Another characteristic with listed properties with price changes is that it give you leverage to negotiate for a better price. Even if there is nothing significantly wrong with the house, the price drop could perhaps be attributed to the seller listing too high of an initial price in the beginning. You can use this to your advantage and negotiate for a better deal. A seller who keeps dropping the price is not in a position of power, otherwise the home would not still be on the market.
What are the average utility and maintenance costs?
How much do utilities and maintenance upkeep cost? You always want to know the average utility costs to keep the home maintained so you can calculate it in to your overall budget and expenses. Utilities can be costly in certain homes, depending on their energy systems and how efficiently energy is consumed. These are necessary expenses that you should include in your calculations for what you can afford over the long-term. Ask to see utility bills so you can get an idea of what your costs will be like. You want to get the exact amounts of the costs, so talk to the seller if you have to get this information. While these ma seem like small considerations in comparison to the amount you will spend on the home, you have to remember that these are reoccurring expenses that will add to homeownership. You cannot buy a house and then have no money left to pay for utility bills. Often the product is not the biggest issue, it’s the maintenance and upkeep that ends up setting the buyers back financially.
How long has the home been listed on the market?
The general rule of thumb is that anything more than three months of being on the market is too long. If the home has been listed on the market for so long and isn’t selling, you are going to want to ask the real estate agent why they think it isn’t selling. Are there problems that other people have noticed that you haven’t? Is it because the home was listed too overpriced in the beginning? Again, a property that’s been siting on the market for this long makes for an easier negotiation where the seller would be more open to accepting a lower price. A big advantage for you, the buyer. If a home is listed for too long, it becomes exponentially harder to sell as time goes on, which equates to more bargaining power for you.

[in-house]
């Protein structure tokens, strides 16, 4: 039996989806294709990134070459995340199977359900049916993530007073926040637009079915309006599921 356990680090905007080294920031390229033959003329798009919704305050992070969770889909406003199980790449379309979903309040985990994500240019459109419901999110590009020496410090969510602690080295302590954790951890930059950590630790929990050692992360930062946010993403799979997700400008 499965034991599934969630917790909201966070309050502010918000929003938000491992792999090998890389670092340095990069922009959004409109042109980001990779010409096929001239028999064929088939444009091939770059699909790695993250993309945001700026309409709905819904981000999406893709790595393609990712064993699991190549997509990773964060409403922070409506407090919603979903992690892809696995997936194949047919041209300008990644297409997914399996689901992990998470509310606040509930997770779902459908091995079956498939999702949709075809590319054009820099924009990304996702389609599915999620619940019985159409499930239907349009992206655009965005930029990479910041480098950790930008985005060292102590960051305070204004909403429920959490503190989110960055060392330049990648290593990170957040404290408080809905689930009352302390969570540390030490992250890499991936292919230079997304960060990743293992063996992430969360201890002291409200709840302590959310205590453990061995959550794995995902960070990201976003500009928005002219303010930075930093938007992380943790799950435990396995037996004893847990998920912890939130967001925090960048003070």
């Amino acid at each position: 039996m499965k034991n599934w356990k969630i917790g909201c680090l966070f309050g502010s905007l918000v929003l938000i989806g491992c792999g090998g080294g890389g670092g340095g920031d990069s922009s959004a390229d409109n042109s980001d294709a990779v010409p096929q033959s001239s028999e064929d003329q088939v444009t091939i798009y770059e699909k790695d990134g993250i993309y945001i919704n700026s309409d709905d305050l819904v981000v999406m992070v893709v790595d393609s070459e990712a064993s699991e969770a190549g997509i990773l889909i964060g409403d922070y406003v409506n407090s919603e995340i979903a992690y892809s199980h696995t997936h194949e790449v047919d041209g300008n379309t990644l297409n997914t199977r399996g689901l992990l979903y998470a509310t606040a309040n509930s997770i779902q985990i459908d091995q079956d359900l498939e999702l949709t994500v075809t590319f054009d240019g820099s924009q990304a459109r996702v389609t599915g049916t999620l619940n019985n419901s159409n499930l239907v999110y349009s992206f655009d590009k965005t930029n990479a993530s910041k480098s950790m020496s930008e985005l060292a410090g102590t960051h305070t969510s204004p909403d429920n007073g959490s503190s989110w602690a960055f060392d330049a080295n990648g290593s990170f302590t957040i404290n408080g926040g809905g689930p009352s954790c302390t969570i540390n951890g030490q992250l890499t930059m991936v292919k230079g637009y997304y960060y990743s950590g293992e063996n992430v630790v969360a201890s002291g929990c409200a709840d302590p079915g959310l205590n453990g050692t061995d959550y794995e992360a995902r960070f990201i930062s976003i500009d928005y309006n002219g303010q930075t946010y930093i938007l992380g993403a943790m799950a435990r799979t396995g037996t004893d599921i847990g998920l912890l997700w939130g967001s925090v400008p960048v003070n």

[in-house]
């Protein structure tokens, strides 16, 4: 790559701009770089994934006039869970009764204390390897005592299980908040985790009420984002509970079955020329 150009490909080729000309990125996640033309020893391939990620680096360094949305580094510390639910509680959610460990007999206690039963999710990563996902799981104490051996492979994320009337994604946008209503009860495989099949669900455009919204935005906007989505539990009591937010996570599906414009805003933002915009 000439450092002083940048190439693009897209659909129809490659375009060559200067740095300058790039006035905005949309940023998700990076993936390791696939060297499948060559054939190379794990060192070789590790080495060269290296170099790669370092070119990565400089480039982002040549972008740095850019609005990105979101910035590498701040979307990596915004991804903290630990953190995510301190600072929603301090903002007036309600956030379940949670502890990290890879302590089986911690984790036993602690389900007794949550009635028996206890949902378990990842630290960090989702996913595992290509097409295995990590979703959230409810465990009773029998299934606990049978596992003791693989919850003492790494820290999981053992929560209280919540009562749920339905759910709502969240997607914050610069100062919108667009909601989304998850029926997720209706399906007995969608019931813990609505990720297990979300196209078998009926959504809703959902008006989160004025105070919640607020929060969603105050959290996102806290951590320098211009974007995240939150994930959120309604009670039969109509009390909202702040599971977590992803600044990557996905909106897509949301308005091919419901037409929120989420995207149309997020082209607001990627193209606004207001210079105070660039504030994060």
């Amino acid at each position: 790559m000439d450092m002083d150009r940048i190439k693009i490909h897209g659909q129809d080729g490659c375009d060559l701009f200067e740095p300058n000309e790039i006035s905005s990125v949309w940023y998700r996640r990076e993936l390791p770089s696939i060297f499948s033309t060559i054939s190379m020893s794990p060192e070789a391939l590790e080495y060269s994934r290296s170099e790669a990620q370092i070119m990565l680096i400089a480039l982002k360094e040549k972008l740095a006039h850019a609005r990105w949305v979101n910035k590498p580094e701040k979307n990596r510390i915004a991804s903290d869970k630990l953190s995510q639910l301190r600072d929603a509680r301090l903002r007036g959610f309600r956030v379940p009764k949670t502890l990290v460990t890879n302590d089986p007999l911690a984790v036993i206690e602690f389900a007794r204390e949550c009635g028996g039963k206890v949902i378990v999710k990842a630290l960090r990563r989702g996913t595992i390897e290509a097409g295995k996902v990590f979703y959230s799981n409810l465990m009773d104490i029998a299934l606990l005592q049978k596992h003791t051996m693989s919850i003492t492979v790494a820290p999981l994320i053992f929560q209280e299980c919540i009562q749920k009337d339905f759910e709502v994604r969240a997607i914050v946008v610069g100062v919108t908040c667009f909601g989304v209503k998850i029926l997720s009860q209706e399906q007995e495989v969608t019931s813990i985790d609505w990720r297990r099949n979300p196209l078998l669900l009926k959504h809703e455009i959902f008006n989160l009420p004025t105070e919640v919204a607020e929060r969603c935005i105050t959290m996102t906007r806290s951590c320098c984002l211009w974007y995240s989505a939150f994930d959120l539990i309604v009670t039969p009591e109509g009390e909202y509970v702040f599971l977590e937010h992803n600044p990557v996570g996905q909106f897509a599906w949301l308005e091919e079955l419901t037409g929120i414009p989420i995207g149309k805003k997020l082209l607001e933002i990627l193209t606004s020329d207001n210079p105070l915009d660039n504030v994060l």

Of course, you and your own real estate agent can also dig up this information on your own. Cheers to the power of the Internet! But there might be only so much you can find out online, and only the listing agent is in the position to give you more insight as to how long the home has been on the market and why. You want to find out all the reasons that have stopped the home from being sold so that you can decided whether you still want to go ahead with the purchase (at a better deal) or forgo it altogether. Maybe the factors that are stopping other buyers from buying the property is also a deal-breaker for you.
Have there been and are there currently any offers on the home?
You want to find out if you have any competitors vying for the same property. Usually, listing agents will be open and more than happy to tell you if there are any other offers on the table. They might not tell you how much the offers were, but it works to their advantage to give you a hint that you are not the only interested buyer. And the reason why? Because it can spark a bidding war and drive up the final sale price if multiple parties are interested at the same time.
What kind of time line is the seller aiming for? When do the sellers want to or have to move out?
Knowing what the seller’s motivation is for selling can help you plan your negotiation strategy. If the seller is in a rush and wants to move quickly through the transaction, the price might be more flexible. However, if the seller is not in a hurry to sell as fast, it might mean that he or she is not up for bargaining as much. It’s good to find out what your seller’s plans are so you can react to those plans accordingly.
Have there been any renovations/updates made to the home?